On September 16, 1953, a Convair 240 propliner flying this route arrived at Bradley Field from Boston Airport at 6:57 am. At that time, Weather at Albany was below airline landing minimums, but was forecast to improve within limits by the flight's scheduled arrival time. The flight left Bradley at 7:14 and, once in the Albany terminal area, found poor visibility preventing landings, with several aircraft ahead of theirs in a holding pattern. They joined the holding pattern, circling while awaiting weather conditions legal for landing.
At 7:50, a special weather observation reported thin obscurement, with an overcast cloud ceiling estimated at 4,000 feet (1,200 m) above the airport. Horizontal visibility was 3⁄4 miles (1,200 m), obscured by fog. Two aircraft left the holding pattern, making attempts to land, but both made missed approaches. A third landed at 8:16 following an instrument approach to runway 19. After the latest airplane's successful landing, Flight 723 was cleared to execute the same instrument approach to runway 19. At 8:19, the flight advised the tower that, because the aircraft's flaps could not be lowered, they would be abandoning their approach and returning to the holding pattern.
At 8:30, the Albany control tower reported:"All aircraft holding Albany. It now appears to be pretty good for a contact approach from the west. It looks much better than to the north," the north being the direction from which approaches to runway 19 had been attempted.
Flight 723 was cleared for a contact approach to runway 10. On final approach, while still miles west of the airport, the Convair descended too low, and, at an altitude of 308 feet (94 m), struck a set of three 365-foot (111 m)-tall radio masts arrayed east to west. The right wing struck the center tower of the three, then the left wing struck the east tower. Seven feet of the outer panel of the right wing including the right aileron and control mechanism from the center hinge outboard together with 15 feet of the left outer wing panel and aileron separated from the aircraft.
A contemporary report indicated the craft began to rake counter-clockwise circles over the area to the southwest of the airport and on one of these sweeps, dropped to an altitude of about 300 feet. As it swung back toward the airfield, it clipped two of the three slender 364-feet transmission towers of Radio Station WPTR of Albany. About ten feet of the left wing and part of the tail assembly were sheared off by the towers, and the plane began to fall in a series of lurching swoops. Seconds later, it smashed onto the small open field, bounced sideways for more than fifty feet, exploded and caught fire.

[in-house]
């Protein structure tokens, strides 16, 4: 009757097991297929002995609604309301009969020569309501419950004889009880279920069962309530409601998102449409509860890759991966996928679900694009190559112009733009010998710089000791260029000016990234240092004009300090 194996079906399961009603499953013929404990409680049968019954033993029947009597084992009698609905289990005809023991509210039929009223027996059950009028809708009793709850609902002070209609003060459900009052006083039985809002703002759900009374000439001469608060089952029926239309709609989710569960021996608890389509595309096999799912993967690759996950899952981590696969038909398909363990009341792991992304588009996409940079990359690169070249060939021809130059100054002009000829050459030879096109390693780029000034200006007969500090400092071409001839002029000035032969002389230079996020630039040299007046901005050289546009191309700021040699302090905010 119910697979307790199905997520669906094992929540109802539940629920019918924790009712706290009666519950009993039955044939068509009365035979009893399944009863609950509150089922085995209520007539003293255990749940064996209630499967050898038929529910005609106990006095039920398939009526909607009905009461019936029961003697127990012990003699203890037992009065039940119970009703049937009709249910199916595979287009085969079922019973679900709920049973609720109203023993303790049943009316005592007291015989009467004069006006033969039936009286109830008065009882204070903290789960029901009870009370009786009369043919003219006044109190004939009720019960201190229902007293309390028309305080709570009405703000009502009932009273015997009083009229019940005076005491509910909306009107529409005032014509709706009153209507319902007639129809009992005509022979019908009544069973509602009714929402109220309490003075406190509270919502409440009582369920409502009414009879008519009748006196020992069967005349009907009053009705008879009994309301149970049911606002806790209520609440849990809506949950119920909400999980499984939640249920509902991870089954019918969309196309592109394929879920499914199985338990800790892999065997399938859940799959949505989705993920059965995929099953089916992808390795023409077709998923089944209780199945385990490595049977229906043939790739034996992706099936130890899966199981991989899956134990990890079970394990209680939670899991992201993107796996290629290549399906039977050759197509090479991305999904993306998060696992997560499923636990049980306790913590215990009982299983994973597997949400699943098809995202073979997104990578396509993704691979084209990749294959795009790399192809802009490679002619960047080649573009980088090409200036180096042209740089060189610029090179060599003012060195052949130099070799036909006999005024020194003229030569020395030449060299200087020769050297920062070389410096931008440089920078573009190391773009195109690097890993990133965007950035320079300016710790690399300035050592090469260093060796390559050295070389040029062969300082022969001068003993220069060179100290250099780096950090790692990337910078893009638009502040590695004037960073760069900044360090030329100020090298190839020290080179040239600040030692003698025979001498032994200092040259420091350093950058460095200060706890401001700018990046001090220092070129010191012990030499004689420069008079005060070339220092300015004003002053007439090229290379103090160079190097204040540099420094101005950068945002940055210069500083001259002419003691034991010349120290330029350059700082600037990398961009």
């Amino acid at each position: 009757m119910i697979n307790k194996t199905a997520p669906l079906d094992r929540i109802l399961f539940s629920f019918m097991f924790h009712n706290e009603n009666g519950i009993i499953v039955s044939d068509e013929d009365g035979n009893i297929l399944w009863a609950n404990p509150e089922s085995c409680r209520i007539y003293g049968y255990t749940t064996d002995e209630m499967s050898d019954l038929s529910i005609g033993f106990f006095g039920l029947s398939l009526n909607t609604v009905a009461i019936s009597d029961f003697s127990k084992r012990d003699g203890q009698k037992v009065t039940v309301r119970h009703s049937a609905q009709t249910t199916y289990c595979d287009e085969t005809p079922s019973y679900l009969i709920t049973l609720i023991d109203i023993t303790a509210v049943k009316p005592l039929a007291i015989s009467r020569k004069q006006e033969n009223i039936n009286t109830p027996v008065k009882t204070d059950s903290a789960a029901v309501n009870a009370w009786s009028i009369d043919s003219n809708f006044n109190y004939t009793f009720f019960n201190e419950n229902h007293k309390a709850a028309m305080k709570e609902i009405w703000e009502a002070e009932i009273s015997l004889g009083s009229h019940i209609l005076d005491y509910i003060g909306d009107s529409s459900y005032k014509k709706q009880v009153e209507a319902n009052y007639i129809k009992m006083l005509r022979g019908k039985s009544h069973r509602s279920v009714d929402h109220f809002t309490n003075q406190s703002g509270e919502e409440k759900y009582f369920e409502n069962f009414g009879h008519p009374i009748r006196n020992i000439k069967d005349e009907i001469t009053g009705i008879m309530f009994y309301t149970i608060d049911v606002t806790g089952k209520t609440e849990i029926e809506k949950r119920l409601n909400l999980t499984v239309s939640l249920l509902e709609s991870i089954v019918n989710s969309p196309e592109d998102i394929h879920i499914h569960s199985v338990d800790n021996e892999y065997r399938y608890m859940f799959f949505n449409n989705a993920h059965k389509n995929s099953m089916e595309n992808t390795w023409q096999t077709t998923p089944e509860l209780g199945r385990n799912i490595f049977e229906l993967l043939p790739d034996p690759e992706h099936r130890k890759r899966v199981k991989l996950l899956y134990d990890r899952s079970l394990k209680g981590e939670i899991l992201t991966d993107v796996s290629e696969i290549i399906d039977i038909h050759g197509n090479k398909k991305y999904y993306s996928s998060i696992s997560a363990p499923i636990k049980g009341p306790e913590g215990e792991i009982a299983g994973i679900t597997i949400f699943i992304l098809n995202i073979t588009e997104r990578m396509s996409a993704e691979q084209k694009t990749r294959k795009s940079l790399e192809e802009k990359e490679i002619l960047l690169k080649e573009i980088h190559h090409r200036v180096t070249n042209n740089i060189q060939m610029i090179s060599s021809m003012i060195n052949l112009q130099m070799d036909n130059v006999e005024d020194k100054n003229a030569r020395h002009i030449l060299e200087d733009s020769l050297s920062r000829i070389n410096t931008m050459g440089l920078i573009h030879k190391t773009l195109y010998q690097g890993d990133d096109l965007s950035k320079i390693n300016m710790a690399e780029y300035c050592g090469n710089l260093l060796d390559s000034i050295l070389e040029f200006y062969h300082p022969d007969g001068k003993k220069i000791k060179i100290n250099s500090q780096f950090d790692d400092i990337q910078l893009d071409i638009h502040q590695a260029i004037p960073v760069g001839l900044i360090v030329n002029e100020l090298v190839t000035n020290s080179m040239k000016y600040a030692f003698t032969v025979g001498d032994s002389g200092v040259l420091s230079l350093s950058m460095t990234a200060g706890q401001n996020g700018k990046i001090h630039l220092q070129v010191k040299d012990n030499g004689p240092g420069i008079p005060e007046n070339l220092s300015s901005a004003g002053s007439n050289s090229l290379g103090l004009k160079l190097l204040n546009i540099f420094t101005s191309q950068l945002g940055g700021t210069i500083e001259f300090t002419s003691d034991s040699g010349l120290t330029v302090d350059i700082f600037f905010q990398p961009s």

Ground impact occurred 1,590 feet (480 m) beyond the east tower. At this point, the aircraft had rolled to a partially inverted attitude. The nose and left wing struck the ground first. The rest of the airplane fell to earth in short order and caught fire. The aircraft narrowly missed hitting a trailer park on the Albany-Schenectady road. All 28 occupants on board (25 passengers, 2 pilots, and a flight attendant) were killed.
At the time of the accident, a special weather observation reported thin scattered clouds at 500 feet, with a ceiling of broken clouds estimated at 4500 feet. The visibility had improved to 11⁄2 miles (2.4 km) in fog.
It missed one of the two dozen trailers, in which a mother was bathing her 11-month-old son, by a scant thirty feet, spraying it with burning gasoline. It stopped fifty feet short of a small wooden frame home and only 200 feet south of the heavily traveled Albany-Schenectady road. It took a crew of 100 state and local police, firemen, sheriffs and coroners nearly five hours to remove the bodies from the pile of blackened metal.
The Civil Aeronautics Board investigated the accident and issued a report wherein they identified the probable cause of the accident: "During the execution of a contact approach, and while maneuvering for alignment with the runway to be used, descent was made to an altitude below obstructions partially obscured by fog in a local area of restricted visibility."
Read more about this topic: American Airlines Flight 723
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